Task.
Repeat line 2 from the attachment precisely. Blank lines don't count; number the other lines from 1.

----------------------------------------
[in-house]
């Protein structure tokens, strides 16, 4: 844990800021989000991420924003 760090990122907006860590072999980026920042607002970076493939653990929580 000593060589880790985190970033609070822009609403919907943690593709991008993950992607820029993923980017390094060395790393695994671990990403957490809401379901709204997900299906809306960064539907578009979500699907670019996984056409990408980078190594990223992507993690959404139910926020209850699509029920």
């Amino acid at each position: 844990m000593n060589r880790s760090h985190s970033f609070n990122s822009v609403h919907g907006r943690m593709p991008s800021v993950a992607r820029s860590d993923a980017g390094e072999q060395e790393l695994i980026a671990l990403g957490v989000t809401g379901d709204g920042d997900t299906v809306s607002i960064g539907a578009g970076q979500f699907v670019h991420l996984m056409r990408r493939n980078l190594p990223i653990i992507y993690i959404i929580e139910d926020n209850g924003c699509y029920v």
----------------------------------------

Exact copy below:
């Protein structure tokens, strides 16, 4: 844990800021989000991420924003 760090990122907006860590072999980026920042607002970076493939653990929580 000593060589880790985190970033609070822009609403919907943690593709991008993950992607820029993923980017390094060395790393695994671990990403957490809401379901709204997900299906809306960064539907578009979500699907670019996984056409990408980078190594990223992507993690959404139910926020209850699509029920």